• Pre-empt potential stories arising from council agendas/minutes by issuing proactive PR.
  • To enhance the above media relations the ‘news’ section on the website will include media releases and a selection of photographic material for journalists use.

3.1 Publish regularly to inform residents

Research shows that there is a direct link between how well informed the public is about council services and how satisfied they are with them. Therefore, by regularly communicating with our local residents we can engender a more positive ethos and people are more likely to feel that the Council offers value for money and provides a good quality of service.

Regular communication with the electorate also fulfils part of the Communication & Community Engagement criteria for Quality Council Status, should the council strive for this award in the future.

As part of this strategy the council contributes to the local community magazine – Pendeen Outreach. This is available online and promoted through social media links. 600 hard copies are printed and placed in the Stores ,Pendeen, the Centre for Pendeen, Geevor Cafe, the Church and various outlets in St Just.

3.2 Ensure the council brand is consistently linked to services

The Council will look to brand its communications consistently, ensuring a single brand identity by:

  • Making sure all officers have access to electronic logos and templates (press releases, letters, etc);
  • Using a uniform font type – all printed communication should display the Council logo and should use Arial 12 font; and
  • Developing a photographic library which supports the Council’s brand and is available to staff, journalists and partners online.

3.3 Carry out regular consultation

The Council is committed to consulting local taxpayers, service users, local businesses, service providers and council officers and members, to identify ways in which to improve the services that the council provides.

Consultation is a key part in the Communications & Engagement Strategy as it is a two-way exchange of views between local people and the Council. The council is keen to get people’s opinions about both the future of the parish and the services they deliver. This will help the council  to make informed decisions and allow the council to tell people about why they provide services in the way they do.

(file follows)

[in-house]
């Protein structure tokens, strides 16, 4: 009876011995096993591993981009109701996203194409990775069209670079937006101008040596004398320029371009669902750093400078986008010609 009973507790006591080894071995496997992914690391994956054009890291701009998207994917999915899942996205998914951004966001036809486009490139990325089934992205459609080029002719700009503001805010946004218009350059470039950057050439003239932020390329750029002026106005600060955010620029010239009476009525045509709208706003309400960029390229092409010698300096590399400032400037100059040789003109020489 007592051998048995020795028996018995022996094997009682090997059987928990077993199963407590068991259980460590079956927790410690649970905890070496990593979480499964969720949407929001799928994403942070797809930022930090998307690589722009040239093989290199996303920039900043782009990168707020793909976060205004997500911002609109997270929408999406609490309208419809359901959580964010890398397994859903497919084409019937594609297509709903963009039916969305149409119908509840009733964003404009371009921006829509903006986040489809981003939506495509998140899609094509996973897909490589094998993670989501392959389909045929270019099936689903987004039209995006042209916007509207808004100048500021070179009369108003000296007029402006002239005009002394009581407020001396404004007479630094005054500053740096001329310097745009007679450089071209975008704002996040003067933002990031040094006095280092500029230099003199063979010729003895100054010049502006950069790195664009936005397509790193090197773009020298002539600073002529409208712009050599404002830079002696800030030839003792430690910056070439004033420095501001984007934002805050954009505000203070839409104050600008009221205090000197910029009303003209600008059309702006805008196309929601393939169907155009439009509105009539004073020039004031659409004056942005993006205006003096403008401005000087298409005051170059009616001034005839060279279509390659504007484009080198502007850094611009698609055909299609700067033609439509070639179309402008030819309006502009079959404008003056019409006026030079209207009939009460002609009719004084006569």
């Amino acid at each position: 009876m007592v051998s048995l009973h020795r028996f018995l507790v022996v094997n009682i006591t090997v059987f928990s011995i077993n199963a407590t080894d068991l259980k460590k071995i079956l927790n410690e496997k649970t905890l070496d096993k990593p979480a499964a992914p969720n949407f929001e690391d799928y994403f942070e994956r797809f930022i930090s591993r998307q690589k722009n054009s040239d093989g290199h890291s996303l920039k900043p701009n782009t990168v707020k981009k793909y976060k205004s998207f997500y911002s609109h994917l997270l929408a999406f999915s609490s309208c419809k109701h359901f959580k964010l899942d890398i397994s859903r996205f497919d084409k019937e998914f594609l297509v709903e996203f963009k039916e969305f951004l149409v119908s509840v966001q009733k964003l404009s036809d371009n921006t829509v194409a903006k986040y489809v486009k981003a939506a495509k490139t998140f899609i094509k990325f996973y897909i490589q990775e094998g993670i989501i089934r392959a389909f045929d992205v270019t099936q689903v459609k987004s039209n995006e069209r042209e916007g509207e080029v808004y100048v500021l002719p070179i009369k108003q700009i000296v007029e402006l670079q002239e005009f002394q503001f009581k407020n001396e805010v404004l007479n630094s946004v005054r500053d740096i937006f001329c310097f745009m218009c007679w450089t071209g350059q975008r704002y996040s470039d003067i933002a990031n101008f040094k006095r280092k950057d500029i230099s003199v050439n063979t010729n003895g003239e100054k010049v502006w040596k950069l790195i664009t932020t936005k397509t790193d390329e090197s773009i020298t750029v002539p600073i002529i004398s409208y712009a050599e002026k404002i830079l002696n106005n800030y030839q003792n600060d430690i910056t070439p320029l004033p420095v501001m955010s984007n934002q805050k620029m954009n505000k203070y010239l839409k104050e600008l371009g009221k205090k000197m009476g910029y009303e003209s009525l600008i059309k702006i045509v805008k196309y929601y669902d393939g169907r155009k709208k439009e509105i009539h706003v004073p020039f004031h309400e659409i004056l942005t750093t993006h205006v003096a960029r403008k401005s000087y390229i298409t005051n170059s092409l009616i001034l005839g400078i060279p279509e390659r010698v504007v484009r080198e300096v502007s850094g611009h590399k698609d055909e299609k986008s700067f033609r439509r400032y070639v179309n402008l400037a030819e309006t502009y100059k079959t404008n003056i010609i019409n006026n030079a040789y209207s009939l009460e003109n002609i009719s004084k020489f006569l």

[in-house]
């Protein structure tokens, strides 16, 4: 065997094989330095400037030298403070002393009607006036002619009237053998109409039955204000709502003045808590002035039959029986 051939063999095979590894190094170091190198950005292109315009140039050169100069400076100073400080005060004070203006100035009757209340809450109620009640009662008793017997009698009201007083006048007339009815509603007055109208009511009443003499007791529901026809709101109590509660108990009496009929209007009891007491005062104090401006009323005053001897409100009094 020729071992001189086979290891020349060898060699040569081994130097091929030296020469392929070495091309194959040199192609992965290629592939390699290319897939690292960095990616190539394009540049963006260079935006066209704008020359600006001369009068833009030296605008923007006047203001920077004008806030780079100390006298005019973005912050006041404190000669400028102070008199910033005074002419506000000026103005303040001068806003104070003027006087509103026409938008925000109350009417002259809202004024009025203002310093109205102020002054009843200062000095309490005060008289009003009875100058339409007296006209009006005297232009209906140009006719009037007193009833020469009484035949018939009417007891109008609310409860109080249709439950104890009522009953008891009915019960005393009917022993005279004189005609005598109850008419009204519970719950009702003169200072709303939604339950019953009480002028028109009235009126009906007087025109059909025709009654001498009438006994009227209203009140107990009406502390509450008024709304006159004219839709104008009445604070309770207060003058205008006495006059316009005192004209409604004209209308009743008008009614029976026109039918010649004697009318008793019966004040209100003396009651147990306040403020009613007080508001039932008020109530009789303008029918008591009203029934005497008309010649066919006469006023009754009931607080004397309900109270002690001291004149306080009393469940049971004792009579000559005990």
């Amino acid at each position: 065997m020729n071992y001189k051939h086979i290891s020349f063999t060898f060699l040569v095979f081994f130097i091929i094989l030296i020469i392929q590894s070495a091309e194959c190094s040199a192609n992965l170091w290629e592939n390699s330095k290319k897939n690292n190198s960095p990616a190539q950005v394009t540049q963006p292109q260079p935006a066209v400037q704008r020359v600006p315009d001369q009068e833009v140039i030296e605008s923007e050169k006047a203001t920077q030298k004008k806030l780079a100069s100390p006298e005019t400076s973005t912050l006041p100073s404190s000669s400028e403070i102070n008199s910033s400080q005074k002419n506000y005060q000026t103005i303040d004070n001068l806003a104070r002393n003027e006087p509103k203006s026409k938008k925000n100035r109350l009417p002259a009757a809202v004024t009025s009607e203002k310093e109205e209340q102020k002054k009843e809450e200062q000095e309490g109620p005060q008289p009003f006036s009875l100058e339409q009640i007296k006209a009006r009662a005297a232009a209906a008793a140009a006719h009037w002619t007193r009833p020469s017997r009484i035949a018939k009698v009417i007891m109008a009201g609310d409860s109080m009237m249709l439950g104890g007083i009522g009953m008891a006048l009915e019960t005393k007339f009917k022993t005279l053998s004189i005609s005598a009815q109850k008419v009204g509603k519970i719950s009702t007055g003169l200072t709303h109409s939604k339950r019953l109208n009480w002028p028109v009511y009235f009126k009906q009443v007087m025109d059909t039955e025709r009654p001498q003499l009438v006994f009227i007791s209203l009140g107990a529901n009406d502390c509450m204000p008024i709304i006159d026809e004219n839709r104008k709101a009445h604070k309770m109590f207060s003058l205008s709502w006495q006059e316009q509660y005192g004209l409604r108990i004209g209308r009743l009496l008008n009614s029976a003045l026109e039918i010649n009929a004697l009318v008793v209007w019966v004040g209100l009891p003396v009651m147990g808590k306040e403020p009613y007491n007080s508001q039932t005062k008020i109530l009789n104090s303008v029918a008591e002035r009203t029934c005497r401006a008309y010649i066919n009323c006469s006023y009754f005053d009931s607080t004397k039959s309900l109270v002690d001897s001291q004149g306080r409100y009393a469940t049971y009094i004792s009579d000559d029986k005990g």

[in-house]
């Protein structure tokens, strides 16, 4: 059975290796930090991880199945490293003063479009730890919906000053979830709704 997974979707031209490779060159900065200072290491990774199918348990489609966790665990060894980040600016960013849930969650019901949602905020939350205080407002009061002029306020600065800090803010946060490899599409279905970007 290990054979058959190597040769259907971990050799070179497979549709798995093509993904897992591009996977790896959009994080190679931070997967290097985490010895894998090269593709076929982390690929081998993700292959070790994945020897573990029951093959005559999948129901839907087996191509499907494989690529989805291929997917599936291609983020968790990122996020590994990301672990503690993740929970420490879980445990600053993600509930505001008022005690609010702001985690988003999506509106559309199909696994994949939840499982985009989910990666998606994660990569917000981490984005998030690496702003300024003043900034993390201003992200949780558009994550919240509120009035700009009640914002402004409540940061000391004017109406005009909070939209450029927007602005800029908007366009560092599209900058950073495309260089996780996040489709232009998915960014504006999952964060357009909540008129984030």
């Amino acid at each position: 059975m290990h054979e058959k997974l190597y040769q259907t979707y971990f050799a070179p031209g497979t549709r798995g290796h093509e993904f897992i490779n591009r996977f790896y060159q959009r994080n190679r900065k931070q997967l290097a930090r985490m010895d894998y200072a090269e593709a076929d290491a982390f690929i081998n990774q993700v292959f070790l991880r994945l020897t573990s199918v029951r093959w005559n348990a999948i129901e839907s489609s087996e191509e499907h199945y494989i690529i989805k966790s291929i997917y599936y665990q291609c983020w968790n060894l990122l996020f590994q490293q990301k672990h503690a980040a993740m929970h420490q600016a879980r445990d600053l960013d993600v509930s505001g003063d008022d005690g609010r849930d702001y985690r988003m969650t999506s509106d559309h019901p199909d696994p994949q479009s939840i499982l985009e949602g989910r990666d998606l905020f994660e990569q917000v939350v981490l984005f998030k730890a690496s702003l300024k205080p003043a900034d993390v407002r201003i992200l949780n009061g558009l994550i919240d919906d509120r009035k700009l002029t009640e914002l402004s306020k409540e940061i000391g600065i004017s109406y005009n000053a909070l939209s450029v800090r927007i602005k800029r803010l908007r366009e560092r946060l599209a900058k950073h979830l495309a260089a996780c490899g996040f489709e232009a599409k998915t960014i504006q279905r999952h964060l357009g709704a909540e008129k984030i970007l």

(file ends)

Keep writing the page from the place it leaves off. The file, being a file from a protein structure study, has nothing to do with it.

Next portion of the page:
At present, most of the Council’s consultation is by way of community feedback and members interaction with the public.

3.4 Maintain and develop website

The Town Council already has a website which is regularly updated and contains key information about the Council, consultations, our services and important events. There is an opportunity to develop the website further.

3.5 Work with community organisations

St. Just and its surrounding communities  are fortunate to have active community groups and organisations which provide important services to the community. Over the years they have established links with difficult to reach people in the community and are well respected. Two-way engagement with these groups is vital to a thriving town council. Councillors of the town council are active in their communities and already have links with many organisations, through their role in the community. To establish the town council’s brand councillors are a key link to promote the services the council provides and the differences between the council and the Unitary Authority.

The Town Council encourages all community organisations to advertise their events on the Community Noticeboard ( situated in Market Square).

Community groups are encouraged to apply through the town council’s community grant scheme, which is established to support projects in the community undertaken by  non-profit organisations.

To celebrate the achievements of community groups and individuals, the town council has established an annual Community Awards Scheme. This scheme is divided into categories which best identify the achievements of community groups and individuals within the community.

3.6 Work with the Unitary Authority

A mutual respect and understanding of pressures between authorities is important. To understand these and share our work in the community, the council is represented at the quarterly CAP meetings.

The relationship with the local unitary councillor is also important to action improvements to services and assets, along with exhibiting the Town Council’s work to build reputation. This relationship is currently strongly maintained as the unitary councillor is also a Member of the Town Council.

3.7 Noticeboards

There are noticeboards at the Library in St. Just and the Car-park in Pendeen has also been used to display agenda and notices.

The Town Council also has a community noticeboard sited in Market Square. This noticeboard is used to promote local events.

4.0 Future engagement

The Town Council’s Strategic Plan has established its priorities for 2024 -2027. Public engagement and consultation will be carried out to enable the council to make informed decisions around the key priorities.

Social media could be used as an additional way of providing a noticeboard to promote events, meetings and news from the council with links to partner organisations.

Press reports could be created before and after events to submit to the local newspaper. Further engagement could be to write reports to the press with updates following key meetings and consultation events.

5.0 Evaluation

It will be important to measure any actions taken to enable the strategy to be developed.

What can we measure?

  • Raised awareness of the Town Council and the services it provides;
  • Attitudes towards the town council; and
  • Participation and engagement with Council projects, initiatives and consultation

How will we do this?

  • Consultation with residents – perception and satisfaction surveys;
  • Measure press coverage; and
  • Hits on website and social media.

Adopted by St. Just Town Council February 2024